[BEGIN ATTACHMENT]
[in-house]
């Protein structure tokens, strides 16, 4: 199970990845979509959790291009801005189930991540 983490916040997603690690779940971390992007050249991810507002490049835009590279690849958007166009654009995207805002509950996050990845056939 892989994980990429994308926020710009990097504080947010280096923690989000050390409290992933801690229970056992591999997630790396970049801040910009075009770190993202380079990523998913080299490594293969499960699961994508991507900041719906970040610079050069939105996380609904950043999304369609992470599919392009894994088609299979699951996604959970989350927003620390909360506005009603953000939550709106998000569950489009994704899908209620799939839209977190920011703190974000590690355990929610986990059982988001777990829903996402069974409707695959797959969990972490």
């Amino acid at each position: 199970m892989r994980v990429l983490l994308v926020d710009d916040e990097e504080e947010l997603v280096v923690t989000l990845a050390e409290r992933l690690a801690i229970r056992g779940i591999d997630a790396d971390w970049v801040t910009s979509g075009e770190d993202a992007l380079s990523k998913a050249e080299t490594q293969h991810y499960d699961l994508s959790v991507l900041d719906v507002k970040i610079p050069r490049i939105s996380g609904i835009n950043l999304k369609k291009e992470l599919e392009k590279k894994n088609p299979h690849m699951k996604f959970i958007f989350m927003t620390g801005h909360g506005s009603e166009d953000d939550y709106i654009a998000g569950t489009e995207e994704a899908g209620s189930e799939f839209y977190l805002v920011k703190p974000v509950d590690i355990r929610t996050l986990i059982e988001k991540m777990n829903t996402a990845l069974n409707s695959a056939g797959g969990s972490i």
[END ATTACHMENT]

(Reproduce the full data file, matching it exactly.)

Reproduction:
[in-house]
């Protein structure tokens, strides 16, 4: 199970990845979509959790291009801005189930991540 983490916040997603690690779940971390992007050249991810507002490049835009590279690849958007166009654009995207805002509950996050990845056939 892989994980990429994308926020710009990097504080947010280096923690989000050390409290992933801690229970056992591999997630790396970049801040910009075009770190993202380079990523998913080299490594293969499960699961994508991507900041719906970040610079050069939105996380609904950043999304369609992470599919392009894994088609299979699951996604959970989350927003620390909360506005009603953000939550709106998000569950489009994704899908209620799939839209977190920011703190974000590690355990929610986990059982988001777990829903996402069974409707695959797959969990972490």
């Amino acid at each position: 199970m892989r994980v990429l983490l994308v926020d710009d916040e990097e504080e947010l997603v280096v923690t989000l990845a050390e409290r992933l690690a801690i229970r056992g779940i591999d997630a790396d971390w970049v801040t910009s979509g075009e770190d993202a992007l380079s990523k998913a050249e080299t490594q293969h991810y499960d699961l994508s959790v991507l900041d719906v507002k970040i610079p050069r490049i939105s996380g609904i835009n950043l999304k369609k291009e992470l599919e392009k590279k894994n088609p299979h690849m699951k996604f959970i958007f989350m927003t620390g801005h909360g506005s009603e166009d953000d939550y709106i654009a998000g569950t489009e995207e994704a899908g209620s189930e799939f839209y977190l805002v920011k703190p974000v509950d590690i355990r929610t996050l986990i059982e988001k991540m777990n829903t996402a990845l069974n409707s695959a056939g797959g969990s972490i």